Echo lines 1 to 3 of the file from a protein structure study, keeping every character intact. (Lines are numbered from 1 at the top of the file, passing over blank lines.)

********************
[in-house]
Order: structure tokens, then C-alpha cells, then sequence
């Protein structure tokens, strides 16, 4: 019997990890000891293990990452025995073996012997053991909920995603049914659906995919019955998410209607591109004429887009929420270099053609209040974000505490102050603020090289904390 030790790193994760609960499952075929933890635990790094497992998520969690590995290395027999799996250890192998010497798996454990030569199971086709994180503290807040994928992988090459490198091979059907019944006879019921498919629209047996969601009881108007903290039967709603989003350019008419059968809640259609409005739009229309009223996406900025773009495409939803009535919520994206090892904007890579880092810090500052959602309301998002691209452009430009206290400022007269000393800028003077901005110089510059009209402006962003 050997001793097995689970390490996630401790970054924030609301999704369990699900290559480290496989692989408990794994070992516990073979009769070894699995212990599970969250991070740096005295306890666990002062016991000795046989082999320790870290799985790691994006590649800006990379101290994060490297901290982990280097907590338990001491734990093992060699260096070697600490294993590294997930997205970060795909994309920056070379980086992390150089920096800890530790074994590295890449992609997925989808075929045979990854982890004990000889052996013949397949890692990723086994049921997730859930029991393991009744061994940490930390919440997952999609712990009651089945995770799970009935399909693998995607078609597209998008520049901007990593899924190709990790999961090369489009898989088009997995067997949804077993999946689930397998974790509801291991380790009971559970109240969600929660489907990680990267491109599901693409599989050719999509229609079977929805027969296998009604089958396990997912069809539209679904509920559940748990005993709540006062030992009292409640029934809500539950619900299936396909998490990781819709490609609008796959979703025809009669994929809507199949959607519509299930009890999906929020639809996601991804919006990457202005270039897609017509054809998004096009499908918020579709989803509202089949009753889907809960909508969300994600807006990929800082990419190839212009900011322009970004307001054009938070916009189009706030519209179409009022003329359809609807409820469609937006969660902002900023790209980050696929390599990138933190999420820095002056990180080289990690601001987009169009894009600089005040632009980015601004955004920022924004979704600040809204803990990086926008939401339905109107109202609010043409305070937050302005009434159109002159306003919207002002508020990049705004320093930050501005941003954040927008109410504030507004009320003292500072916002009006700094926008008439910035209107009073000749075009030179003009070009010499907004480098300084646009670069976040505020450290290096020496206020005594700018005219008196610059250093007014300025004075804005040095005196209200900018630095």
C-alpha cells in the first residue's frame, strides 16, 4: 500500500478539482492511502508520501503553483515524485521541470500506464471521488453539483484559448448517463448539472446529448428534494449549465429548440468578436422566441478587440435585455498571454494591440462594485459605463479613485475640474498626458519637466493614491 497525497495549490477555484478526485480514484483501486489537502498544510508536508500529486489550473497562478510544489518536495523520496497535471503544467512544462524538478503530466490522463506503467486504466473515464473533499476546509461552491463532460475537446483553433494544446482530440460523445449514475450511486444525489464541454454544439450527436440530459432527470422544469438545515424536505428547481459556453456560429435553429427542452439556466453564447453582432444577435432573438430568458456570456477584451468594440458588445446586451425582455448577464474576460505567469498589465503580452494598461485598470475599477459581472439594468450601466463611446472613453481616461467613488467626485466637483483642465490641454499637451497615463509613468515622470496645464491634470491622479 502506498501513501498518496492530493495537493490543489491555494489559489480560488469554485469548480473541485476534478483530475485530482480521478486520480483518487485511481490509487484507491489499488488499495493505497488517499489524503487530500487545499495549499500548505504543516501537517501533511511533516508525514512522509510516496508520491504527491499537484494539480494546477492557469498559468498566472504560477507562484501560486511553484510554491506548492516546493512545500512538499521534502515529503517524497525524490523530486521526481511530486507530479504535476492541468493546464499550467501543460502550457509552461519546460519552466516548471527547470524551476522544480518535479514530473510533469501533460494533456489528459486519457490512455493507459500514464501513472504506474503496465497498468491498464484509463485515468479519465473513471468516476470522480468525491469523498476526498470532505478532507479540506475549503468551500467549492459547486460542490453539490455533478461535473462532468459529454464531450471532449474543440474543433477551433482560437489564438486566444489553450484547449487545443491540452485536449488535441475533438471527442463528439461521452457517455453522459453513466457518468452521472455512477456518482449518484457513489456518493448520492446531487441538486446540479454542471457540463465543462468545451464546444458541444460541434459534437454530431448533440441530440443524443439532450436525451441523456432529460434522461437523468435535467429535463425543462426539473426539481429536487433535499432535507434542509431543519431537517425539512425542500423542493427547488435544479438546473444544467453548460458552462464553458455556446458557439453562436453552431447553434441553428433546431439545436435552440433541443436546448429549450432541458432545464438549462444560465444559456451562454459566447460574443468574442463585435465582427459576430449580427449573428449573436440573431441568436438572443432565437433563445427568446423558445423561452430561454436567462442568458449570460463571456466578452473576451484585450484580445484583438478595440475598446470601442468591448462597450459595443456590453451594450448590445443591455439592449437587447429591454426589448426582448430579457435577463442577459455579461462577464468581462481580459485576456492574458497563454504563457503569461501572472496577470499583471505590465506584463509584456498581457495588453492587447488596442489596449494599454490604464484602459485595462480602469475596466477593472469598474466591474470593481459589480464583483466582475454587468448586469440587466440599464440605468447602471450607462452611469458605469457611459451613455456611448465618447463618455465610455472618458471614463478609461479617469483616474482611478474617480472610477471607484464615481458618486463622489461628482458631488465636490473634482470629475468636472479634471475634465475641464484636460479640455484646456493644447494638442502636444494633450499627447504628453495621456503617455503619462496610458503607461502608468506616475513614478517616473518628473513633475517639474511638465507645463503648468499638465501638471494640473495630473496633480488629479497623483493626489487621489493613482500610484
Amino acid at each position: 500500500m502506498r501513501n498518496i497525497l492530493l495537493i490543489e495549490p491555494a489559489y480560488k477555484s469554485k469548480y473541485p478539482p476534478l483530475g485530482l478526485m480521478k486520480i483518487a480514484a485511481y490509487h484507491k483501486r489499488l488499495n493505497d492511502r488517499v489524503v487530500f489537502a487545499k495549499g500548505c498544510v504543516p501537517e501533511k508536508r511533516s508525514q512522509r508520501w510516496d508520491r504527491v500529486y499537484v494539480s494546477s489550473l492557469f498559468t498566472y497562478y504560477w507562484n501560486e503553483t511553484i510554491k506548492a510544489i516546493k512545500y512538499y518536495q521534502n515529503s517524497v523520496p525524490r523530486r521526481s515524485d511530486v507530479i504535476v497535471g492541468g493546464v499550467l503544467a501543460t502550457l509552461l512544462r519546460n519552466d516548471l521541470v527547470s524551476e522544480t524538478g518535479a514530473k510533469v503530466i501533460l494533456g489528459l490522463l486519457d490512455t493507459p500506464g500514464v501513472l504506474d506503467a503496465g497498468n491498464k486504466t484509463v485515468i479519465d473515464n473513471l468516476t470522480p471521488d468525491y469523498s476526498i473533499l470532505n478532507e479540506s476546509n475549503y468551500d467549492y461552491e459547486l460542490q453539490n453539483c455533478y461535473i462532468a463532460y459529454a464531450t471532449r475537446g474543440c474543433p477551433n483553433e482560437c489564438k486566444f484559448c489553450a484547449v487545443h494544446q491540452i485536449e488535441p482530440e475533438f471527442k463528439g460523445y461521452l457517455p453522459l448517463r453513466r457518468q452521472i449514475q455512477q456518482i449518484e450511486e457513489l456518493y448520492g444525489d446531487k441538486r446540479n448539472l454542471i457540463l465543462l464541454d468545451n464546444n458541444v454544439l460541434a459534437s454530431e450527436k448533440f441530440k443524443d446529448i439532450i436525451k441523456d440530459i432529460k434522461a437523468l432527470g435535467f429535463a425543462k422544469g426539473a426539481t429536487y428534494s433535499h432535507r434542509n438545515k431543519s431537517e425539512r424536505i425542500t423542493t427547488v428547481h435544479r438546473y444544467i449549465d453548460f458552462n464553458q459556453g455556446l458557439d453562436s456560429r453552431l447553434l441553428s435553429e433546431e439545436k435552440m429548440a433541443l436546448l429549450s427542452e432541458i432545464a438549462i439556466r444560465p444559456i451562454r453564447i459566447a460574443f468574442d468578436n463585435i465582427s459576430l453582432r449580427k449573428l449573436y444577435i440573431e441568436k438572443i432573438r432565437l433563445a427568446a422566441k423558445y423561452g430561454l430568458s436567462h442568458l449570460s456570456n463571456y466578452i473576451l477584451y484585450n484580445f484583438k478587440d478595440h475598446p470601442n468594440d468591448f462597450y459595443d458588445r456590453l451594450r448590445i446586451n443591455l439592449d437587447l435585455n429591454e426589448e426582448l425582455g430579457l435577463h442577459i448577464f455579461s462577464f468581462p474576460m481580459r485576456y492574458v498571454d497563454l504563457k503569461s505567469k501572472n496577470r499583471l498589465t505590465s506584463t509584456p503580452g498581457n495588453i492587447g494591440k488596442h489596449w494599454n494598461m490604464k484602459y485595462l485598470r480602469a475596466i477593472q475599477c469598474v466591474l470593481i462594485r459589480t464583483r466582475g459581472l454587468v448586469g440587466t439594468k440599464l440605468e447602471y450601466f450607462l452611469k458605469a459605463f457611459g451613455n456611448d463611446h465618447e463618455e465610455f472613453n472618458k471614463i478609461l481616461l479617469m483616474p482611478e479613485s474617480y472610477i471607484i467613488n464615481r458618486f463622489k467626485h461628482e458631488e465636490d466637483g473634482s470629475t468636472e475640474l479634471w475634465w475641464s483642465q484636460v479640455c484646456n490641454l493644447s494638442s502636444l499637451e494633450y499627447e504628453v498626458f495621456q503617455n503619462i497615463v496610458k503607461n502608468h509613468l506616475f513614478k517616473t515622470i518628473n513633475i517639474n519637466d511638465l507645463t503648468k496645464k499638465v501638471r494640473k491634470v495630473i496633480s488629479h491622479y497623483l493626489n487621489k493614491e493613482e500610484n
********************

[in-house]
Order: structure tokens, then C-alpha cells, then sequence
């Protein structure tokens, strides 16, 4: 019997990890000891293990990452025995073996012997053991909920995603049914659906995919019955998410209607591109004429887009929420270099053609209040974000505490102050603020090289904390 030790790193994760609960499952075929933890635990790094497992998520969690590995290395027999799996250890192998010497798996454990030569199971086709994180503290807040994928992988090459490198091979059907019944006879019921498919629209047996969601009881108007903290039967709603989003350019008419059968809640259609409005739009229309009223996406900025773009495409939803009535919520994206090892904007890579880092810090500052959602309301998002691209452009430009206290400022007269000393800028003077901005110089510059009209402006962003 050997001793097995689970390490996630401790970054924030609301999704369990699900290559480290496989692989408990794994070992516990073979009769070894699995212990599970969250991070740096005295306890666990002062016991000795046989082999320790870290799985790691994006590649800006990379101290994060490297901290982990280097907590338990001491734990093992060699260096070697600490294993590294997930997205970060795909994309920056070379980086992390150089920096800890530790074994590295890449992609997925989808075929045979990854982890004990000889052996013949397949890692990723086994049921997730859930029991393991009744061994940490930390919440997952999609712990009651089945995770799970009935399909693998995607078609597209998008520049901007990593899924190709990790999961090369489009898989088009997995067997949804077993999946689930397998974790509801291991380790009971559970109240969600929660489907990680990267491109599901693409599989050719999509229609079977929805027969296998009604089958396990997912069809539209679904509920559940748990005993709540006062030992009292409640029934809500539950619900299936396909998490990781819709490609609008796959979703025809009669994929809507199949959607519509299930009890999906929020639809996601991804919006990457202005270039897609017509054809998004096009499908918020579709989803509202089949009753889907809960909508969300994600807006990929800082990419190839212009900011322009970004307001054009938070916009189009706030519209179409009022003329359809609807409820469609937006969660902002900023790209980050696929390599990138933190999420820095002056990180080289990690601001987009169009894009600089005040632009980015601004955004920022924004979704600040809204803990990086926008939401339905109107109202609010043409305070937050302005009434159109002159306003919207002002508020990049705004320093930050501005941003954040927008109410504030507004009320003292500072916002009006700094926008008439910035209107009073000749075009030179003009070009010499907004480098300084646009670069976040505020450290290096020496206020005594700018005219008196610059250093007014300025004075804005040095005196209200900018630095």